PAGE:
Journal endorsements in the general election continue today with recommendations for statewide bonds. For election coverage, including other endorsements and candidates’ profiles and answers to questions, go to ABQJournal.com and click on Voter Guide.
While most of the attention related to the Nov. 6 general election has been focused on contested races for governor, Congress, state House and other offices, voters will also decide the fate of four statewide bonds totaling more than $166 million. Lawmakers and the governor approved the general obligation bond package earlier this year, earmarking money for senior centers, libraries, school buses and colleges, universities and specialty schools throughout the state.
But those projects will only be funded if the bonds are approved by voters. Beyond providing much-needed infrastructure improvements throughout the state, these bonds would also provide a shot in the arm to the economy by generating construction and related jobs in each of these communities. Best of all, approval of these bonds would not result in a property tax increase. The Journal recommends voters approve all four statewide bond questions on the ballot.
Bond Question A: For
Approval would authorize nearly $10.8 million for facility improvements, construction and equipment for more than 60 senior centers in the state. The biggest projects on that list include the Gadii’ahi Chapter Senior Center in San Juan County, the Abedon Lopez Senior Center in Santa Cruz and the Twin Lakes Senior Center in McKinley County. Senior centers in Albuquerque would also receive funding, including the South Valley multipurpose senior center, $235,000; Rio Bravo senior center, $138,000; and Los Volcanes and North Valley senior centers, which are each in line for $54,000.
Bond Question B: For
Approval would authorize nearly $12.9 million to purchase materials for public libraries, tribal libraries, school libraries and academic libraries throughout the state. Money from this bond would be used to buy books, purchase equipment and upgrade technology, including installation of broadband equipment and infrastructure.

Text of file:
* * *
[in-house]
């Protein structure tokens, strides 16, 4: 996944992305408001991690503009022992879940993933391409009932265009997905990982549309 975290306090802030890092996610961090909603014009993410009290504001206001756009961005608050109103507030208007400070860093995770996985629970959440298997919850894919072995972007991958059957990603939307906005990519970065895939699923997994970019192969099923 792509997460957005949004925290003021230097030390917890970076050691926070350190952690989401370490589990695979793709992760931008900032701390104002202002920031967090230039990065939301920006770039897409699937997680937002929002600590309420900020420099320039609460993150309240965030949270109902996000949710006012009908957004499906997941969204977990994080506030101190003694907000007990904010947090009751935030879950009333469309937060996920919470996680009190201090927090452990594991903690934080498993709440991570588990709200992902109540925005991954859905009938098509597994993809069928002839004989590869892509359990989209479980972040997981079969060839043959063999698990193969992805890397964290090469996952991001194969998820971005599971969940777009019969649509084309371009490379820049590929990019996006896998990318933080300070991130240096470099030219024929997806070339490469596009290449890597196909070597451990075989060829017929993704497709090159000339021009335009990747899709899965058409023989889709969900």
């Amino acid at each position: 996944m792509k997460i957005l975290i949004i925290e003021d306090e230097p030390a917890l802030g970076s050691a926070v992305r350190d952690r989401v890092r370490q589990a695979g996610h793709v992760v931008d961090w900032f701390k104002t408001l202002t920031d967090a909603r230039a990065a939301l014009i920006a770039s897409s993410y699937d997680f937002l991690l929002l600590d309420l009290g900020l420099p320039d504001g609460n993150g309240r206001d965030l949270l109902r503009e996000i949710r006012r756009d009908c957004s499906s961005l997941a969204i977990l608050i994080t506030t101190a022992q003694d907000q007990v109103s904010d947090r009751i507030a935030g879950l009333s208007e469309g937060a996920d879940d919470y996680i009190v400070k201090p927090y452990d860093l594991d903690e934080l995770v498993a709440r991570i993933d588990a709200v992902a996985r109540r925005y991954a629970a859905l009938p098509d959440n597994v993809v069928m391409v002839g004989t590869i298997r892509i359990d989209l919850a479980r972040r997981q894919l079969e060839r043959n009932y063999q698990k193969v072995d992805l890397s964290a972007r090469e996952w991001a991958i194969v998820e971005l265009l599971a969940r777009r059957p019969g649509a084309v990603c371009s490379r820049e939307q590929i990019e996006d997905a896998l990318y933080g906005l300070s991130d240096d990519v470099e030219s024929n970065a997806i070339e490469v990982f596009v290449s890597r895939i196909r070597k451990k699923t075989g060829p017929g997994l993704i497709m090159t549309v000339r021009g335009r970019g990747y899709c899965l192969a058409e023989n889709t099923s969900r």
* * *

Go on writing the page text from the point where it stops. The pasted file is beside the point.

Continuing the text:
Bond Question C: For
This is a new bond for New Mexico voters. Approval would authorize $6.1 million to purchase and equip school buses statewide, including those owned by school districts and buses provided by service contractors. Part of the money generated would be used to outfit some buses with air conditioning.
Bond Question D: For
This is by far the biggest bond voters will weigh in on. It would authorize $128 million for construction projects at colleges and universities across the state, in addition to money for specialty school campuses.
The University of New Mexico would see $7 million for ROTC facilities and another $20.3 million to continue chemistry building upgrades on its main campus and to construct a new “College Pathways to Careers Center” at its Taos branch. Central New Mexico Community College, the state’s largest college, would receive $7.5 million for its infrastructure needs, which include upgraded HVAC systems, roofing and parking lot lighting. Another $25 million is earmarked for renovations and updates within New Mexico State University’s College of Agricultural, Consumer and Environmental Sciences. The School for the Deaf in Santa Fe, meanwhile, would get $1.8 million for an activity center and residential complex, while New Mexico Military Institute in Roswell would get more than $8.2 million for several campus projects. In all, this bond question will provide funding for projects at 26 college, university and specialty school campuses.
This editorial first appeared in the Albuquerque Journal. It was written by members of the editorial board and is unsigned as it represents the opinion of the newspaper rather than the writers.